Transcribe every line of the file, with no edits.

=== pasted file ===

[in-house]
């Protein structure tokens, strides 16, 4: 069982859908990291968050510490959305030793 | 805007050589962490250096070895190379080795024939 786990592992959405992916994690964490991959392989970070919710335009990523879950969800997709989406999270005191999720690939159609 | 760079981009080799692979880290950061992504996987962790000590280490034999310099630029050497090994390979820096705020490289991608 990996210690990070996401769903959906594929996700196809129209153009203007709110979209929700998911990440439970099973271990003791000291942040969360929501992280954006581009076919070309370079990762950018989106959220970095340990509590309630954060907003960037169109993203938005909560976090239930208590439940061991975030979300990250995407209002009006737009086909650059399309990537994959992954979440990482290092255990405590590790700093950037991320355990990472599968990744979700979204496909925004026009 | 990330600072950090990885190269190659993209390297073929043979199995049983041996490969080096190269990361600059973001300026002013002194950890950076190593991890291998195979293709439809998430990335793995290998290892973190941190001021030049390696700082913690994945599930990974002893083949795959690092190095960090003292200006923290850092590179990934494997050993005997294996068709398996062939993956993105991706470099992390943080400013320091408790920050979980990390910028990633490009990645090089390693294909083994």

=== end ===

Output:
[in-house]
């Protein structure tokens, strides 16, 4: 069982859908990291968050510490959305030793 | 805007050589962490250096070895190379080795024939 786990592992959405992916994690964490991959392989970070919710335009990523879950969800997709989406999270005191999720690939159609 | 760079981009080799692979880290950061992504996987962790000590280490034999310099630029050497090994390979820096705020490289991608 990996210690990070996401769903959906594929996700196809129209153009203007709110979209929700998911990440439970099973271990003791000291942040969360929501992280954006581009076919070309370079990762950018989106959220970095340990509590309630954060907003960037169109993203938005909560976090239930208590439940061991975030979300990250995407209002009006737009086909650059399309990537994959992954979440990482290092255990405590590790700093950037991320355990990472599968990744979700979204496909925004026009 | 990330600072950090990885190269190659993209390297073929043979199995049983041996490969080096190269990361600059973001300026002013002194950890950076190593991890291998195979293709439809998430990335793995290998290892973190941190001021030049390696700082913690994945599930990974002893083949795959690092190095960090003292200006923290850092590179990934494997050993005997294996068709398996062939993956993105991706470099992390943080400013320091408790920050979980990390910028990633490009990645090089390693294909083994």